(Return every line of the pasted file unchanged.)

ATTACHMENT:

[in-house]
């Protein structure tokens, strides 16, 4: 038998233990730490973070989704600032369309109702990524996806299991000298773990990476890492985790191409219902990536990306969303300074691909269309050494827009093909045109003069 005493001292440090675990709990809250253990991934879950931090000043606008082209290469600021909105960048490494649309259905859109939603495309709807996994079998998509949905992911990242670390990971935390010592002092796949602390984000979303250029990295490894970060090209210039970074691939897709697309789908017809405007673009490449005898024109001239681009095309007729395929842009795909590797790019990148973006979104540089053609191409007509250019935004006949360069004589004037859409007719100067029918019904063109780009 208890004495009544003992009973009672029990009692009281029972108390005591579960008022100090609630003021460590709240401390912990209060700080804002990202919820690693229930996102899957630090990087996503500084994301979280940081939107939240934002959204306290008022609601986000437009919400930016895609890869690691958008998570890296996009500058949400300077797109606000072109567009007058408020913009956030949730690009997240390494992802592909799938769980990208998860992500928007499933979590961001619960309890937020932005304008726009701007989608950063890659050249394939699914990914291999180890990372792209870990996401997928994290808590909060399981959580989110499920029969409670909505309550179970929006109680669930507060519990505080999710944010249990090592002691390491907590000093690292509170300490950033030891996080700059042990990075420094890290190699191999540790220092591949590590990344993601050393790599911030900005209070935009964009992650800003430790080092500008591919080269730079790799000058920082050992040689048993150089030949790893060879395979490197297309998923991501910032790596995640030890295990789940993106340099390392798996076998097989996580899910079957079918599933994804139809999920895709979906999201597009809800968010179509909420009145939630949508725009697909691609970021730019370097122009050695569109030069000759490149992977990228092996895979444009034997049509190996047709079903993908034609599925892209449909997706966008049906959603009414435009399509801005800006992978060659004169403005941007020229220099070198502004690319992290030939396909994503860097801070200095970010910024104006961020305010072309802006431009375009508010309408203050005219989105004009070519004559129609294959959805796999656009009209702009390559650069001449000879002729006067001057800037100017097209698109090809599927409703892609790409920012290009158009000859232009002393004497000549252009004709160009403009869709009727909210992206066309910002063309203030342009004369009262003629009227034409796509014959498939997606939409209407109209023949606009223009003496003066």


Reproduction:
[in-house]
């Protein structure tokens, strides 16, 4: 038998233990730490973070989704600032369309109702990524996806299991000298773990990476890492985790191409219902990536990306969303300074691909269309050494827009093909045109003069 005493001292440090675990709990809250253990991934879950931090000043606008082209290469600021909105960048490494649309259905859109939603495309709807996994079998998509949905992911990242670390990971935390010592002092796949602390984000979303250029990295490894970060090209210039970074691939897709697309789908017809405007673009490449005898024109001239681009095309007729395929842009795909590797790019990148973006979104540089053609191409007509250019935004006949360069004589004037859409007719100067029918019904063109780009 208890004495009544003992009973009672029990009692009281029972108390005591579960008022100090609630003021460590709240401390912990209060700080804002990202919820690693229930996102899957630090990087996503500084994301979280940081939107939240934002959204306290008022609601986000437009919400930016895609890869690691958008998570890296996009500058949400300077797109606000072109567009007058408020913009956030949730690009997240390494992802592909799938769980990208998860992500928007499933979590961001619960309890937020932005304008726009701007989608950063890659050249394939699914990914291999180890990372792209870990996401997928994290808590909060399981959580989110499920029969409670909505309550179970929006109680669930507060519990505080999710944010249990090592002691390491907590000093690292509170300490950033030891996080700059042990990075420094890290190699191999540790220092591949590590990344993601050393790599911030900005209070935009964009992650800003430790080092500008591919080269730079790799000058920082050992040689048993150089030949790893060879395979490197297309998923991501910032790596995640030890295990789940993106340099390392798996076998097989996580899910079957079918599933994804139809999920895709979906999201597009809800968010179509909420009145939630949508725009697909691609970021730019370097122009050695569109030069000759490149992977990228092996895979444009034997049509190996047709079903993908034609599925892209449909997706966008049906959603009414435009399509801005800006992978060659004169403005941007020229220099070198502004690319992290030939396909994503860097801070200095970010910024104006961020305010072309802006431009375009508010309408203050005219989105004009070519004559129609294959959805796999656009009209702009390559650069001449000879002729006067001057800037100017097209698109090809599927409703892609790409920012290009158009000859232009002393004497000549252009004709160009403009869709009727909210992206066309910002063309203030342009004369009262003629009227034409796509014959498939997606939409209407109209023949606009223009003496003066």